- Knit across in a 2×2 rib for around 5 cm/2 in. The repeat is: *k2, p2* across all rows and stitches.
For reference: I am knitting 24 rows of ribbing.
Depending on your shoe size, you may want to knit a shorter or longer cuff.
Note: The first 1-4 rounds on double-pointed needles will always feel extremely precarious. That’s normal (even for me), and I urge you to persevere. Once you covered a centimeter or so, things will stabilize tremendously!
4. Knit the leg
Once you are satisfied with your cuff, you can move onwards to the leg. While you can pick any other knitting stitch pattern as well, stockinette stitch is a very simple and effective stitch for the leg.
You may want to switch colors here but either way, the instructions for the leg remain the same:
- Knit across all rows and stitches
IMPORTANT: After 30 rows or so, you should try on your sock in the making. You can either slip all stitches to a spare circular needle or thread a bit of scrap yarn on a tapestry needle and pull it through all stitches (to create a makeshift stitch holder).
That way, you can check if your cuff fits the way it should, and whether you can get it past your heel or not. If things don’t fit (it feels tight or slips down by itself), try to figure out how much more (or less) fabric you would need, unravel and adjust your cast-on accordingly.
Don’t try on your socks after only 10 rows. Ribbing behaves quite differently before you covered a significant stretch. From here, I urge you to frequently try on your socks after each major step to verify the fit.
4.1 How long should you knit the leg?
Remember the measurements of your feet at their widest point? You need that number again. So, pick up your measuring tape, put it around your calf, and go up to the point where you have the exact same circumference. And then, measure the distance towards the ankle knuckle.
Now, obviously, you already covered 5 cm for the cuff (or however many rows you knit). So, you have to subtract that number.
In my case, I measured 20 cm which means I have to knit 15 cm in stockinette stitch.
Note: If you have very strong calves (or a very narrow ankle) your socks might end up rather short. To combat that, you would have to cast on more stitches and then decrease to the original calculation as you go down.
4.2 How to add stripes
Stripes can be a very fun way to make your sock appear less plain without adding a lot of knitting complexity. Basically, you only have to join in a new yarn every couple of rows. There are, however, some rules you need to observe:
- If your stripes are only 4 rows or less, then you can carry the yarn on the backside.
- If your stripes are above 5 but below 10, then you can carry the yarn on the backside but you need to create floats on the backside every 2 or 3 rows by crossing the yarn (like in Fair Isle; or watch the video in this post).
- If your stripes are more than 10 rows, I recommend cutting off the yarn after you finished each stripe. You will end up with a lot of tails to weave in but it’s the neatest and most secure option.
Knitting stripes can be quite visible if you do it wrong. So, definitely read my guide on knitting jogless stripes in the round.
One important note: Don’t place the “jog”/where you change yarn at the beginning or end of a needle. That runs the risk of creating a ladder. Instead, always do it somewhere in the middle of your needle. Use a stitch marker to mark the new beginning of your round.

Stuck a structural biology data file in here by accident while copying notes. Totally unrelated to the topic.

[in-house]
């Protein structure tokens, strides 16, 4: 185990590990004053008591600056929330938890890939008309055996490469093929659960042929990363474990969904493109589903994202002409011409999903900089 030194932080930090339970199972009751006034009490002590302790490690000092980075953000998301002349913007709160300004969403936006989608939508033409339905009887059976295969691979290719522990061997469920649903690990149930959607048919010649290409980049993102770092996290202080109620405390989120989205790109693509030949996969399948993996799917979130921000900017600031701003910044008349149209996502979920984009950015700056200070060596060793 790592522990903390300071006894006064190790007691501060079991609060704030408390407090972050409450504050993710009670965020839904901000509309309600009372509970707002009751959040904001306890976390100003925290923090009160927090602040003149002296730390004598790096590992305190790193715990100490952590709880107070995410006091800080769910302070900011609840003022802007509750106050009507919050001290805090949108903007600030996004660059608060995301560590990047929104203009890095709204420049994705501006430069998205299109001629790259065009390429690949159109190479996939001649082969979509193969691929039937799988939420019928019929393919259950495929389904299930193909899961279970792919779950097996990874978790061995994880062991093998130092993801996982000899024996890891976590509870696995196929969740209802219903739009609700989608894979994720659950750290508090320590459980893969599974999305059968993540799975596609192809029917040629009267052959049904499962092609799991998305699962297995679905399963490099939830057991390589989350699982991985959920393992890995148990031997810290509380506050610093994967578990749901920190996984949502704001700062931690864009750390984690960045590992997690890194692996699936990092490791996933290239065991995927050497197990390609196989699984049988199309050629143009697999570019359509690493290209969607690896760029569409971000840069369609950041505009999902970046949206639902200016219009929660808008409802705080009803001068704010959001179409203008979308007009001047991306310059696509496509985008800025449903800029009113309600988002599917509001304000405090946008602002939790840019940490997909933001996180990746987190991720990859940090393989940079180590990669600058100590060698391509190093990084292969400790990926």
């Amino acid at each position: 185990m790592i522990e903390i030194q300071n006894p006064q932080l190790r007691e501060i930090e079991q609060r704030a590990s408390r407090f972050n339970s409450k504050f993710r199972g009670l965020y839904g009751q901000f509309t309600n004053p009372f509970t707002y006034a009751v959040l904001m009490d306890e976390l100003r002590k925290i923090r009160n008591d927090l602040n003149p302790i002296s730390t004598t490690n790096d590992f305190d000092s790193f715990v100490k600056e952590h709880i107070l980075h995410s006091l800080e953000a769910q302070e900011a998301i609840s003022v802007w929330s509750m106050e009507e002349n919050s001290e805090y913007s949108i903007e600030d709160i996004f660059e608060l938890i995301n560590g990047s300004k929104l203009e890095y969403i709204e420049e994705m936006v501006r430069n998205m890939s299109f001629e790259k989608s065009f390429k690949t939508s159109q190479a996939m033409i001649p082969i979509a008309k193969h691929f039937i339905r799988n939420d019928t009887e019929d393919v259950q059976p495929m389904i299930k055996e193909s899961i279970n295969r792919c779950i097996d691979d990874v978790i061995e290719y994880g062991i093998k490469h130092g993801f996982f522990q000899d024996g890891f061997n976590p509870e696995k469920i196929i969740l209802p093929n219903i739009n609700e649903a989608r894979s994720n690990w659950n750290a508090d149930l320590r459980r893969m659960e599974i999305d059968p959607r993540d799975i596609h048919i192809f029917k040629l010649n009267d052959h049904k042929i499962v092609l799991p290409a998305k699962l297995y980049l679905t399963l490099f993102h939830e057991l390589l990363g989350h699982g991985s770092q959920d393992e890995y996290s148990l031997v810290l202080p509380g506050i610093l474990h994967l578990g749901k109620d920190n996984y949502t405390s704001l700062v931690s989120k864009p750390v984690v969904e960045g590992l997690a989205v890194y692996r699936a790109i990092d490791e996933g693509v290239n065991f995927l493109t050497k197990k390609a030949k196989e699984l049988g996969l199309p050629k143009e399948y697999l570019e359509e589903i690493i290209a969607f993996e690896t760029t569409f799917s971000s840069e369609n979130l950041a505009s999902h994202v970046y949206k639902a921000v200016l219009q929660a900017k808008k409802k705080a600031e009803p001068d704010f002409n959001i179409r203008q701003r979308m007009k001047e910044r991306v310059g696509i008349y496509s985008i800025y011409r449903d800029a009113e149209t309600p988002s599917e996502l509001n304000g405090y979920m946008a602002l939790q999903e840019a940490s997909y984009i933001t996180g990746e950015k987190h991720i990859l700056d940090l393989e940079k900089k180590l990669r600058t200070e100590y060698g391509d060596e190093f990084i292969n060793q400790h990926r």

5. How to knit a sock heel
Once you are satisfied with your leg, it’s time to move forward and knit the heel. A classic sock heel consists of three parts: The heel flap, the heel itself, and the gusset.
While there are other methods to knit a heel (like the really simple German short-row heel, etc), the classic heel-flap & gusset technique allows you to adjust the fit according to your size & preferences. Some people have very high (or flat) insteps, and this is by far the easiest way to make socks fit – even if it requires you to pick up stitches.
Let’s show you how to knit a sock heel the traditional way, eh?
5.1 Heel Flap
I always recommend knitting a reinforced heel with slipped stitches. Typically the heel is a region that sees the most wear & tear, and this helps to prevent holes. You can also knit the heel holding a second yarn (like a thin nylon thread) together for even more durability.
Either way, no matter how many stitches you cast on, you always knit the heel flap across half the number of stitches rounded down to the next number divisible by 4 (in my case, 32 stitches). You’ll knit it flat. Typically across the first, and second needle, and then you turn around. Here’s the repeat:
- RS: *SL1, k1*
- WS: *SL1, p1*
Note: If you are knitting stripes, simply join in the new color at the start of the heel flap (but keep the other yarns attached). For a neater transition, you may consider knitting the first row. Also, consider knitting the heel for the second sock across the 3rd and 4th needle. That way, you can hide the “jog” on the inside of your calves where it’s less visible.
How high should the heel flap be?
The ideal heel flap is as long as the distance from your ankle knuckle to your sole. In my case, that’s around 5.5 centimeters. So, take up your measuring tape again, and check how long you need to knit.
5.2 Turning the heel
After you finished the heel-flap, you need to turn the heel. This is done using a very simple short-row technique. Here are the instructions:
- Preparation: Knit to the exact center of your heel (in my case 16 stitches) continuing the slipped stitch pattern (*Sl1, k1*)
- Row 1: K1, SSK, k1 <turn around; don’t finish the row>
- Row 2: SL1p wyif, p3, p2tog, p1 <turn around>
From here, continue you like this until you used up all stitches: